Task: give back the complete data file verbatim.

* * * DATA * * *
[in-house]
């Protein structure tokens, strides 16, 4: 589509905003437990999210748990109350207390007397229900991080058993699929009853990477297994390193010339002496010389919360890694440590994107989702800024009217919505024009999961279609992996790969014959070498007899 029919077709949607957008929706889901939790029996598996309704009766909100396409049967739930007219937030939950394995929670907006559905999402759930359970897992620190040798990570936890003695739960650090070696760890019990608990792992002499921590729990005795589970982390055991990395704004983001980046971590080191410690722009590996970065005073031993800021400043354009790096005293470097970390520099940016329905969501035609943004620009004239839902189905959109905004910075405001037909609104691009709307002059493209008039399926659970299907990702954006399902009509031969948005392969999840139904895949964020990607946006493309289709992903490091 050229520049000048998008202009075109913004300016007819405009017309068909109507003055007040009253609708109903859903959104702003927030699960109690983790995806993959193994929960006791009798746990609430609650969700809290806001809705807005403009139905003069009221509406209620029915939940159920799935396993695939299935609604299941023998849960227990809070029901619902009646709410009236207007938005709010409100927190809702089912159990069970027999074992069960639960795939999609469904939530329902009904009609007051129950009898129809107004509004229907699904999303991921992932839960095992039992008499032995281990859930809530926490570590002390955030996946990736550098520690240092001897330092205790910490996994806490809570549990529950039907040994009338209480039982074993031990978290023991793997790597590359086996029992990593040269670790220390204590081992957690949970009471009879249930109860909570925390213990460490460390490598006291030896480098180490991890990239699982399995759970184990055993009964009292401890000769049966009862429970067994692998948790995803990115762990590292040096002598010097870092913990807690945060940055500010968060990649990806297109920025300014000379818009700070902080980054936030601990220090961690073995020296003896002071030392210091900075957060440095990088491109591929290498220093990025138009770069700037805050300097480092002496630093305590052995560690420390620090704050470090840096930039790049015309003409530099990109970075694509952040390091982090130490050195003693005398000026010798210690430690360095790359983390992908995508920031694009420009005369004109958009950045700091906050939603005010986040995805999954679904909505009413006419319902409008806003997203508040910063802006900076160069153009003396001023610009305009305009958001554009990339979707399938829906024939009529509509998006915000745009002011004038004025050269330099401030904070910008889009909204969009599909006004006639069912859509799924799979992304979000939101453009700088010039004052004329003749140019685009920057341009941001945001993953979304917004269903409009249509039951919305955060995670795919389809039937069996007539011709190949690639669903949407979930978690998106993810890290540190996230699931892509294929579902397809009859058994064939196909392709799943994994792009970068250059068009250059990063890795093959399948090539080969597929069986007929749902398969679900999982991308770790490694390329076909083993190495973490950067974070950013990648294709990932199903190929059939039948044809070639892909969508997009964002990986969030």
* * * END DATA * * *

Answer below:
[in-house]
């Protein structure tokens, strides 16, 4: 589509905003437990999210748990109350207390007397229900991080058993699929009853990477297994390193010339002496010389919360890694440590994107989702800024009217919505024009999961279609992996790969014959070498007899 029919077709949607957008929706889901939790029996598996309704009766909100396409049967739930007219937030939950394995929670907006559905999402759930359970897992620190040798990570936890003695739960650090070696760890019990608990792992002499921590729990005795589970982390055991990395704004983001980046971590080191410690722009590996970065005073031993800021400043354009790096005293470097970390520099940016329905969501035609943004620009004239839902189905959109905004910075405001037909609104691009709307002059493209008039399926659970299907990702954006399902009509031969948005392969999840139904895949964020990607946006493309289709992903490091 050229520049000048998008202009075109913004300016007819405009017309068909109507003055007040009253609708109903859903959104702003927030699960109690983790995806993959193994929960006791009798746990609430609650969700809290806001809705807005403009139905003069009221509406209620029915939940159920799935396993695939299935609604299941023998849960227990809070029901619902009646709410009236207007938005709010409100927190809702089912159990069970027999074992069960639960795939999609469904939530329902009904009609007051129950009898129809107004509004229907699904999303991921992932839960095992039992008499032995281990859930809530926490570590002390955030996946990736550098520690240092001897330092205790910490996994806490809570549990529950039907040994009338209480039982074993031990978290023991793997790597590359086996029992990593040269670790220390204590081992957690949970009471009879249930109860909570925390213990460490460390490598006291030896480098180490991890990239699982399995759970184990055993009964009292401890000769049966009862429970067994692998948790995803990115762990590292040096002598010097870092913990807690945060940055500010968060990649990806297109920025300014000379818009700070902080980054936030601990220090961690073995020296003896002071030392210091900075957060440095990088491109591929290498220093990025138009770069700037805050300097480092002496630093305590052995560690420390620090704050470090840096930039790049015309003409530099990109970075694509952040390091982090130490050195003693005398000026010798210690430690360095790359983390992908995508920031694009420009005369004109958009950045700091906050939603005010986040995805999954679904909505009413006419319902409008806003997203508040910063802006900076160069153009003396001023610009305009305009958001554009990339979707399938829906024939009529509509998006915000745009002011004038004025050269330099401030904070910008889009909204969009599909006004006639069912859509799924799979992304979000939101453009700088010039004052004329003749140019685009920057341009941001945001993953979304917004269903409009249509039951919305955060995670795919389809039937069996007539011709190949690639669903949407979930978690998106993810890290540190996230699931892509294929579902397809009859058994064939196909392709799943994994792009970068250059068009250059990063890795093959399948090539080969597929069986007929749902398969679900999982991308770790490694390329076909083993190495973490950067974070950013990648294709990932199903190929059939039948044809070639892909969508997009964002990986969030």